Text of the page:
SATURDAY

 

btd_4545.jpgSaturday started much like the previous day, with overheated and overtired patrons coming back to life in the cool spray of the Splash-A-Roo fountain. Proud Tennessee natives Old Crow Medicine Show got going early on the “Which” Stage. Though the group had mic and amp issues, it didn’t shake their jovial mood. They entertained the crowd with friendly banter as they brought their own brand of foot-stomping bluegrass with confidence and power. OCMS, never one to shy away from crowd pleasers, did not let the large mass down, ripping through “I Hear Them All” and “Wagon Wheel.”

Mumford & Sons was a name on everyone’s lips on Saturday. The group played to yet another over-packed crowd, proudly boasting that they have now sweated through two Bonnaroo performances. Each note the British folksters sang was echoed tenfold by their adoring crowd who knew the catalog like their back of their hand (not quite the impressive feat that it hopefully will soon be). The magnitude of “Below my Feet,” “Little Lion Man” and “The Cave” was only surpassed by a traditional rendition of “Amazing Grace” where friends from Union Station and Old Crow Medicine Show joined in.

sci.jpg The String Cheese Incident, along with a dedicated following of their dramatic fans, provided what was possibly the most unforgettable show of the fest. Cheese has partaken in multiple Bonnaroo experiences, including the premiere fest, and did not plan to let its 2011 hula-hooping enthusiasts down. Ever the businessman, SCI ivory-tickler Kyle Hollingsworth made his way to the tents earlier in the day promoting his newly crafted festival beer. Performance-wise, the tour-lightly ensemble opened accordingly with The Grateful Dead’s “Tennessee Jed” that segued into “Rollover.” Later in the set, the always cheeky guys executed some b-boy dance moves in matching orange and white suits to “Joyful Sound” before performing their traditional “Colorado Bluebird Sky” and a cover of the George Michael guilty pleasure “Careless Whisper.”  The crowd mirrored the performance with some campy par-for-the friends-of-Cheese stunners of their own. Dozens of gigantic inflatable beach balls bounced through the lawn, a colossal t-rex hovered overhead, and a human bug-guy flew above it all, suspended by a mass of balloons, creating an epic show indeed.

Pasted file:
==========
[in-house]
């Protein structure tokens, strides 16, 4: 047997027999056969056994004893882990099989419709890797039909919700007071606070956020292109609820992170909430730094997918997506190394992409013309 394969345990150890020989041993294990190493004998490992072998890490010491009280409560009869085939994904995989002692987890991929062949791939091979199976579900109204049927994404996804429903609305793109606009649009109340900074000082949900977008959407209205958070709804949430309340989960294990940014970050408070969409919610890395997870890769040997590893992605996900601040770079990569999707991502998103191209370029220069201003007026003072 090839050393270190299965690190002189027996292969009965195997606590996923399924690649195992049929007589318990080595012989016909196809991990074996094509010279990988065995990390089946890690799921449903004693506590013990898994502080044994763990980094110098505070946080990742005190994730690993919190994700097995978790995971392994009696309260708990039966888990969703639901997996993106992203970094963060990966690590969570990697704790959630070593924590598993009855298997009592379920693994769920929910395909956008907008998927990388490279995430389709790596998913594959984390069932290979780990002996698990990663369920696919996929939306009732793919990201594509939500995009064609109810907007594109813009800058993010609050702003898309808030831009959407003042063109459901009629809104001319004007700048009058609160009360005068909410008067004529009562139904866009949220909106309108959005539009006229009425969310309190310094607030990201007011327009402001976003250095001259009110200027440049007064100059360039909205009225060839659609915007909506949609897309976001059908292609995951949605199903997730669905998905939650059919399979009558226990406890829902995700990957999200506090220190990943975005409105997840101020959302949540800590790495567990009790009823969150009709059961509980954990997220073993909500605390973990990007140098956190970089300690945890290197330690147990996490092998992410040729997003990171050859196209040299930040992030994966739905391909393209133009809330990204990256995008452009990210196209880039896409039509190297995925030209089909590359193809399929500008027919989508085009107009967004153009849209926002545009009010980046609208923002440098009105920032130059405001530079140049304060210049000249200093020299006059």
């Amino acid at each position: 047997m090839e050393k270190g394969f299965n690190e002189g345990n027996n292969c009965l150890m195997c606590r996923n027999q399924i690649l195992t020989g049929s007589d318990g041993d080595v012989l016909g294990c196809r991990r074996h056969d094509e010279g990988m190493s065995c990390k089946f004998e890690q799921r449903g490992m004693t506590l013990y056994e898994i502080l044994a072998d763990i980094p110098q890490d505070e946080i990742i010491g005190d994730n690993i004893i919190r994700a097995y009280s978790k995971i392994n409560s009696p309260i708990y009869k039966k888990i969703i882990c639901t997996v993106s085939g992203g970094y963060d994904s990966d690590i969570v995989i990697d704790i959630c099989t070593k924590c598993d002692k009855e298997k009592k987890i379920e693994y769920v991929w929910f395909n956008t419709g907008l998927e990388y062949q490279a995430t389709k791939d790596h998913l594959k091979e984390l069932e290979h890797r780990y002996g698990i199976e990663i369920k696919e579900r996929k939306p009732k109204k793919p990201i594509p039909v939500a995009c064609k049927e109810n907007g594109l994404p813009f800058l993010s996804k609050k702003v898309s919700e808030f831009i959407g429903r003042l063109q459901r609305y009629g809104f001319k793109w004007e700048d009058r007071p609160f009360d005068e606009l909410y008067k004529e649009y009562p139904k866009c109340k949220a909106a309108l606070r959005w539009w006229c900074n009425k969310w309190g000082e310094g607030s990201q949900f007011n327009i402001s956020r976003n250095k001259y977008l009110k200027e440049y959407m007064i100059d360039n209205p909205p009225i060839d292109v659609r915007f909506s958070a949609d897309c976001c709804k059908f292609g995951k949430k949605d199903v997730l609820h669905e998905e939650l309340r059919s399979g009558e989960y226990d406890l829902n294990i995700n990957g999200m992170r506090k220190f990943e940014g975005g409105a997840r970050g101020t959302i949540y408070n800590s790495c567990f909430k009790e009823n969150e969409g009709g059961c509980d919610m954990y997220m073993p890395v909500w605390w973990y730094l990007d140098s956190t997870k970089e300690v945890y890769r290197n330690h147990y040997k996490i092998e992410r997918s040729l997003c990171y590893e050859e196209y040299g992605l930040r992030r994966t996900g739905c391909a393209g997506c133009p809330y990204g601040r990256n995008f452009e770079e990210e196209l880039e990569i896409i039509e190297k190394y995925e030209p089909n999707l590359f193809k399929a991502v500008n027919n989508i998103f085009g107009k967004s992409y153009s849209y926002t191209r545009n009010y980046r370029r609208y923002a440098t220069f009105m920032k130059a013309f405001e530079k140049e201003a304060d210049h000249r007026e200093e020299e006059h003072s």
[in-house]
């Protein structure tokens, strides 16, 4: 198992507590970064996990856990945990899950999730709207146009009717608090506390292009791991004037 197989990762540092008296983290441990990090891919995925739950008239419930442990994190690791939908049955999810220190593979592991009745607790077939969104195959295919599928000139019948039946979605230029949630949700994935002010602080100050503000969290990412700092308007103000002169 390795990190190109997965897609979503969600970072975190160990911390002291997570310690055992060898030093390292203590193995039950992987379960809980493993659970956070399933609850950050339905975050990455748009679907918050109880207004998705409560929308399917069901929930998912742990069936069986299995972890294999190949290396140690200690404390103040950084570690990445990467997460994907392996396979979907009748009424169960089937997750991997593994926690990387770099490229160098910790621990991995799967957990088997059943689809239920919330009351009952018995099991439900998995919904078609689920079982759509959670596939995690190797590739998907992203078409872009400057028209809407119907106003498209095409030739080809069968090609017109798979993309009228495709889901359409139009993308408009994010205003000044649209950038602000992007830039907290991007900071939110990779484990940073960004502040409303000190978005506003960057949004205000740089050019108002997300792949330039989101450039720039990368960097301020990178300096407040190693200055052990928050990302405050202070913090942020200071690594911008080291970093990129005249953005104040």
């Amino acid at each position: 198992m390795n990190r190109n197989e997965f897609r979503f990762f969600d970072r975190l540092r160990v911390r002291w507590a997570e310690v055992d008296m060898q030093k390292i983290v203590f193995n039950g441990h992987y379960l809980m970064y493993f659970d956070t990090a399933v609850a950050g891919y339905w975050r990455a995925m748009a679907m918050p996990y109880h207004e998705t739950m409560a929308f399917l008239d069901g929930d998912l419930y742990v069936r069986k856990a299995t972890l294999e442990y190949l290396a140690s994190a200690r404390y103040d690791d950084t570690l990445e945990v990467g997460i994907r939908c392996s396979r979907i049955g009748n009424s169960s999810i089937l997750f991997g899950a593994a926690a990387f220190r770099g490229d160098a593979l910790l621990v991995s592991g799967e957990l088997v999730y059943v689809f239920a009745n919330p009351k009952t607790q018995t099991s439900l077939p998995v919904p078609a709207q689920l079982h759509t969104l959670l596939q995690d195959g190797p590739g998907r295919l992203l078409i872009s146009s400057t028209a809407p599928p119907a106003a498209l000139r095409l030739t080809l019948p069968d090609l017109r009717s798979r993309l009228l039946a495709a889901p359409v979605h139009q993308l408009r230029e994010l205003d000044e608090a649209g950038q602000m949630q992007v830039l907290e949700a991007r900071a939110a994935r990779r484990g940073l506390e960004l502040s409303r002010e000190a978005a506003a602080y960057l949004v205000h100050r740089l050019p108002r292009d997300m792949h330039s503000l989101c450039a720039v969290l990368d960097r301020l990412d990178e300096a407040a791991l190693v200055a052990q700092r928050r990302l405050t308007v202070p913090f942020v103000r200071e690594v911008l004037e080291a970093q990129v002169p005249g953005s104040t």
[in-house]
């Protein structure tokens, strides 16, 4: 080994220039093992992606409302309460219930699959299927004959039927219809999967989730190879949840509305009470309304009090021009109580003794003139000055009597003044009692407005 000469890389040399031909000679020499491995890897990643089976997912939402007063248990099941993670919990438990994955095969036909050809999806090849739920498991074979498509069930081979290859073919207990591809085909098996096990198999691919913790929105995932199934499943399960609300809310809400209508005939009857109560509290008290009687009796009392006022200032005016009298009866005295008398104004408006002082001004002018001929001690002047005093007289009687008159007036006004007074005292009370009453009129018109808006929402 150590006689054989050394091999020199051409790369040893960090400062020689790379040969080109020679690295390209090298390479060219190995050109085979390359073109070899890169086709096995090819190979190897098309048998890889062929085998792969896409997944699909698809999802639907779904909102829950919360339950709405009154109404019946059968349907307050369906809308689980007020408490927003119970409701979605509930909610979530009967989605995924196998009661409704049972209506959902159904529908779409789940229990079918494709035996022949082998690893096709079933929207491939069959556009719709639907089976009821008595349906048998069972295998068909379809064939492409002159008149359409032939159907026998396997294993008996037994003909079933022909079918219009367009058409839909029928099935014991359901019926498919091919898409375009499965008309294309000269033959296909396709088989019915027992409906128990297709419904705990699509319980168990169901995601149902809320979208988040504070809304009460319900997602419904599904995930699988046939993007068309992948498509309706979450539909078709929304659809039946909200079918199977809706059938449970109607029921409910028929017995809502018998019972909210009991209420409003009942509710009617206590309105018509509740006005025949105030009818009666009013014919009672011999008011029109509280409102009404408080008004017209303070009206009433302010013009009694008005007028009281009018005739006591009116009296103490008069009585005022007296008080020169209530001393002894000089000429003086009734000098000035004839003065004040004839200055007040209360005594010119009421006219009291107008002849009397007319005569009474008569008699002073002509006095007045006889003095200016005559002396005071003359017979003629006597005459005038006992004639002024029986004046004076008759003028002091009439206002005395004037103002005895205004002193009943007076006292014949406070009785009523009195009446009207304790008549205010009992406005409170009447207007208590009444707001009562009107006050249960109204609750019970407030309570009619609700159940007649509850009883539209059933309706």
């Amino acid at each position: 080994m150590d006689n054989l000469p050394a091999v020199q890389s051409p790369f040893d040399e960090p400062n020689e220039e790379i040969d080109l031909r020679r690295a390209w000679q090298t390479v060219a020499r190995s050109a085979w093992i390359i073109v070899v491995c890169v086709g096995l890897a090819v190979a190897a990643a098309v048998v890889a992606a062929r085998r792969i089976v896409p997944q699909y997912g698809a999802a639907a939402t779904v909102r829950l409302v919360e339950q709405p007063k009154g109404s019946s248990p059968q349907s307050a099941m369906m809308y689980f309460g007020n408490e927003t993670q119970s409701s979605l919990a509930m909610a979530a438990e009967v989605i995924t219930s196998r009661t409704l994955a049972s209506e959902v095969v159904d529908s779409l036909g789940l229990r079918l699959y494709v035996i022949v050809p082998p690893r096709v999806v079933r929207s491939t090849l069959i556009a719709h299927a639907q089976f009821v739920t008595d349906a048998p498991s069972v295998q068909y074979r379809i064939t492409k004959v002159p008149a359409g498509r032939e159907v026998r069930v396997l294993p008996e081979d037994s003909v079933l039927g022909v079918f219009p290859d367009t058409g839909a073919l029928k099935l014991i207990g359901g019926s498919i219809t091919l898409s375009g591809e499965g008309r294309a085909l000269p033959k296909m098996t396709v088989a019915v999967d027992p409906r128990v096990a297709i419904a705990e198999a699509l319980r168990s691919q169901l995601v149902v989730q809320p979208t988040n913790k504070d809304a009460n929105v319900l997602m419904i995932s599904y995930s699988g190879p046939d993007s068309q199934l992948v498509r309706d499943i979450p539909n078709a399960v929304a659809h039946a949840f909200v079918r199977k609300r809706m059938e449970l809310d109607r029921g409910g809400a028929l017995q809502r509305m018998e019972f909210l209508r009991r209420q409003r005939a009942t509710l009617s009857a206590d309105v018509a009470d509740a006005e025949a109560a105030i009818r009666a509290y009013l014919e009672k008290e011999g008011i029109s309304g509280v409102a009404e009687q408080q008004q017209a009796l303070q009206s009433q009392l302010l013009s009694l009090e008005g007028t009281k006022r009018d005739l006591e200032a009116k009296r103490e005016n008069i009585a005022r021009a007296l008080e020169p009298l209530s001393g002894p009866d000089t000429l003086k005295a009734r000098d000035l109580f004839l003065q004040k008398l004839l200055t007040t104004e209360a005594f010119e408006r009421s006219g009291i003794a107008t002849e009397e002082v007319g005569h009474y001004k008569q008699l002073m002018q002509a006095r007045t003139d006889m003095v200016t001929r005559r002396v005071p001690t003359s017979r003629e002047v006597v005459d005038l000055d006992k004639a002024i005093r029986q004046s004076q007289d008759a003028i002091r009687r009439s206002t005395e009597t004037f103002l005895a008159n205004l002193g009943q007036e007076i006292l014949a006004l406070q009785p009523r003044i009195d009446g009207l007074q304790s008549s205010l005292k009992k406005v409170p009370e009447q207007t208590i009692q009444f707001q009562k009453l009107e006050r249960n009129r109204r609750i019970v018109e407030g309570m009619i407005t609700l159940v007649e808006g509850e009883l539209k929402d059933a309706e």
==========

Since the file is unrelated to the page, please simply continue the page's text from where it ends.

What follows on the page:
STS9 and Gogol Bordello completed the night with a large following for each. Whether it was jam-tronica or gypsy punk you were after, you could find it all night long.

 

SUNDAY

 

btd_4950.jpgThanks to a passing night storm that cooled things down slightly, Sunday’s bands brought out an early mellow crowd. Railroad Earth played to a compliant group as they melded traditional bluegrass with classic licks from Gershwin and Copland. G. Love & Special Sauce flowed seamlessly in and out of originals and covers with Paul Simon’s “50 Ways to Leave Your Lover,” “Cold Beverage,” and Peter Tosh’s well covered “Legalize It.”